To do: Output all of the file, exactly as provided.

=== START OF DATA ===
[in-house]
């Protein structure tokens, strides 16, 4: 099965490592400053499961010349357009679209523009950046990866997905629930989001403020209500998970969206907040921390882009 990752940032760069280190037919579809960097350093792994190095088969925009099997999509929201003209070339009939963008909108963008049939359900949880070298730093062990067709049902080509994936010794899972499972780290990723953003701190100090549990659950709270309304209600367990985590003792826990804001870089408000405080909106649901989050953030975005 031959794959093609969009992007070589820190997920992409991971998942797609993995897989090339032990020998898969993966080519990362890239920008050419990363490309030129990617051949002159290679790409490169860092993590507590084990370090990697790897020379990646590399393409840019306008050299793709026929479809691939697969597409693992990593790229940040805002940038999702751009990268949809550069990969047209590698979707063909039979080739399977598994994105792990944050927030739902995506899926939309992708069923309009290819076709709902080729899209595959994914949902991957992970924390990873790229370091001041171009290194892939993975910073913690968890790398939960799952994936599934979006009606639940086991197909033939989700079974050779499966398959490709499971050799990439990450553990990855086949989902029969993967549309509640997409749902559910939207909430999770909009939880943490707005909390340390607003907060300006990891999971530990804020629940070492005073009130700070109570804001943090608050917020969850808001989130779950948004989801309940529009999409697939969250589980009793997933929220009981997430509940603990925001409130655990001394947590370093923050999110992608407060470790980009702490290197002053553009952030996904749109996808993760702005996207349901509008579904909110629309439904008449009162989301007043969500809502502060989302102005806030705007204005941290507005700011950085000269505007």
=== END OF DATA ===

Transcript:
[in-house]
């Protein structure tokens, strides 16, 4: 099965490592400053499961010349357009679209523009950046990866997905629930989001403020209500998970969206907040921390882009 990752940032760069280190037919579809960097350093792994190095088969925009099997999509929201003209070339009939963008909108963008049939359900949880070298730093062990067709049902080509994936010794899972499972780290990723953003701190100090549990659950709270309304209600367990985590003792826990804001870089408000405080909106649901989050953030975005 031959794959093609969009992007070589820190997920992409991971998942797609993995897989090339032990020998898969993966080519990362890239920008050419990363490309030129990617051949002159290679790409490169860092993590507590084990370090990697790897020379990646590399393409840019306008050299793709026929479809691939697969597409693992990593790229940040805002940038999702751009990268949809550069990969047209590698979707063909039979080739399977598994994105792990944050927030739902995506899926939309992708069923309009290819076709709902080729899209595959994914949902991957992970924390990873790229370091001041171009290194892939993975910073913690968890790398939960799952994936599934979006009606639940086991197909033939989700079974050779499966398959490709499971050799990439990450553990990855086949989902029969993967549309509640997409749902559910939207909430999770909009939880943490707005909390340390607003907060300006990891999971530990804020629940070492005073009130700070109570804001943090608050917020969850808001989130779950948004989801309940529009999409697939969250589980009793997933929220009981997430509940603990925001409130655990001394947590370093923050999110992608407060470790980009702490290197002053553009952030996904749109996808993760702005996207349901509008579904909110629309439904008449009162989301007043969500809502502060989302102005806030705007204005941290507005700011950085000269505007």